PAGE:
“WIIW” Gone Wild!
2/20/2014 9:32 AM
[Editor’s Note:Since the N.C. Wildlife Resources Commission started its Facebook page in January 2012, our “What Is It Wednesday?” feature has been a popular weekly feature — sometimes even generating more Likes, Shares and Comments than all other combined FB posts during the same week. Eventually, we knew that we’d come across a WIIW post for which no definitive answer could be provided — even by Wildlife Commission staff. That day is upon us. Read on for the back story of the bear/rabbit/sabre tooth tiger/Yeti track in the snow, and a summary of an informal conversation among four WRC Wildlife Biologists as they hypothesized what the enlarged/distorted track in melting snow might be.]
Message and Photo Sent to WRC FB Page
“I live in the Davidson County part of Clemmons, NC (on the Yadkin River). I found this and 3 other tracks this morning in my driveway. This was the clearest of the tracks due to melting snow and can only assume they came from the road due to no other leading tracks to these and the road had already been cleared of snow. The track measures approx 7.25"W (from toe to toe) and 8.25" in length (from toe to rear of heel). Note, only 4 toes and no apparent claws (unless snow had already melted around them). My boot is a size 10.5 - to give it a size reference. Since bears have 5 toes and the fact that they are hibernating right now. I know a track in snow can appear larger than it actually is and other aspects can distort the track somewhat, but would anyone have an idea of what could leave this? Thanks! — Will Harper”
Wildlife Biologists Informally Offer Thoughts/Ideas
So,we went to the Wildlife Management Division offices with Will Harper’s e-mail and photo printed, and luckily came across four biologists who could spare us a few minutes to examine the photo. Initially, they were all reluctant to hypothesize what made the impression in the snow.
“Too much snow melt.” “Need to see the other tracks associated with this one.” “Need to measure the depth of the track in the snow.” “Too much snow melt distorts the track.” “Need fresh track in new snow, not track made by breaking through ice before settling in snow.” “Need to measure distances between tracks.” “Need to ID front paw from rear paw.” “Too much snow melt distorts the track.” — you get the idea. …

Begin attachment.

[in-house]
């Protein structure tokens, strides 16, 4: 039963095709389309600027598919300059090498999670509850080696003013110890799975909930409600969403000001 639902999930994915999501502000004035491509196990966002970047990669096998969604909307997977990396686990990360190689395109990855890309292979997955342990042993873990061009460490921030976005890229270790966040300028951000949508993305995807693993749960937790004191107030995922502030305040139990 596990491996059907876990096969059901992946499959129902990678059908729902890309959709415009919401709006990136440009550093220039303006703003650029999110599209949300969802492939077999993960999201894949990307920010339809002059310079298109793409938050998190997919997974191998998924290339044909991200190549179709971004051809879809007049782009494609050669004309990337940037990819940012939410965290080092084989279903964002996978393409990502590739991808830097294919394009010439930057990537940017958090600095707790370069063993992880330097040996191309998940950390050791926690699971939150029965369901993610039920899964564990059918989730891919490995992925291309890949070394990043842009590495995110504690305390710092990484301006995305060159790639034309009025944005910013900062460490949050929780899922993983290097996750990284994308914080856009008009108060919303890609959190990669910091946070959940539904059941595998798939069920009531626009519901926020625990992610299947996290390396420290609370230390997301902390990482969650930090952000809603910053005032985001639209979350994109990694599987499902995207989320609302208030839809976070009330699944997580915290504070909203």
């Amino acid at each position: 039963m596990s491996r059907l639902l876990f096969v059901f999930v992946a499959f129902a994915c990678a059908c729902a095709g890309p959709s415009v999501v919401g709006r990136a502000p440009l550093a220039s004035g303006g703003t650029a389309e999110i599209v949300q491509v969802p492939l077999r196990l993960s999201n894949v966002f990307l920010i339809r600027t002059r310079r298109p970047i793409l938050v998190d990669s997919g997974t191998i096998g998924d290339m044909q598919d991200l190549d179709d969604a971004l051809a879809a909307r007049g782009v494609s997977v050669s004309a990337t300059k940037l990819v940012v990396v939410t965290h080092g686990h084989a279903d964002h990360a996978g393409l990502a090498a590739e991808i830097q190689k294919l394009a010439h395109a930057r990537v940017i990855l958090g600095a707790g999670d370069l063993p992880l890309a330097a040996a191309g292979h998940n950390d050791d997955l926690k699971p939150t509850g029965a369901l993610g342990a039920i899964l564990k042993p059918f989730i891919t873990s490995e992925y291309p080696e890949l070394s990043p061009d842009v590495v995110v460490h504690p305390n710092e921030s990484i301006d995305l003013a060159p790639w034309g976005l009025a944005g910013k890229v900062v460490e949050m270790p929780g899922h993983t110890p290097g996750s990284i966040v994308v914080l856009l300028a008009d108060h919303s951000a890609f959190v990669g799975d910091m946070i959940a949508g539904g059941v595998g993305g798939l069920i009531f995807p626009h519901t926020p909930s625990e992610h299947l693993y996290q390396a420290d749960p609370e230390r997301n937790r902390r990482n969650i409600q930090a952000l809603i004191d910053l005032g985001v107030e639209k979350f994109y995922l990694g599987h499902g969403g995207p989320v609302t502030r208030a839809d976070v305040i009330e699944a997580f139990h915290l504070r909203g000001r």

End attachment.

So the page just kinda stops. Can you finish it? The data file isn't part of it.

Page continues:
But we promised we’d summarize their comments by noting that snow melt distorts and enlarges the track. (Have we done that yet?)
And here we go:
Black Bear track: Did you know that black bears often walk such that their rear paws step into the same place where their front paws went? This would be particularly true for snow where there was ice crusted over the top of the snow — much easier to walk in snow/ice mix when you re-use existing tracks in snow/ice. A rear bear paw track made on top of a front bear paw track would distort/enlarge the track. The melting snow would exacerbate the distortion.
Rabbit imprint: If the so-called “track” cannot be examined and measured as an entire set of tracks, and if we are forced to examine a single imprint, then it is possible that this is not a track in a series of tracks made by some large animal’s paws. Rather, it is possible that a rabbit sitting in the snow may have made this single impression in the snow. (Two middle indentations in snow would be rabbit’s front paws; two indentations in snow on either side of the middle indentations would be rabbit’s rear paws/legs; large indentation in the rear would be, well, it would be the rabbit’s rear.) Snow melt makes it hard to tell.
Prank: Maybe the boot seen in the pic is the left foot of a photographer, whose right foot is wearing one of those “bear paw” bedroom slippers out the camera’s view. Or maybe a neighbor/friend of the photographer made the tracks to mess with a friend. Snow melt makes it hard to tell.
There were some other comments/thoughts, but we weren’t sure how seriously they were offered (Sasquatch, sabre-tooth tiger, etc.), and so we’re not going down those bunny trails. No pun intended.
Bottom Line: Snow melt always distorts and enlarges tracks. Even with fresh tracks, closer examination is needed, and the examination needs to involve inspection of the entire set of tracks. Oh, yeah, did we mention the“snow melt” thing yet? We need to do that before we finish this blog. Snow melt.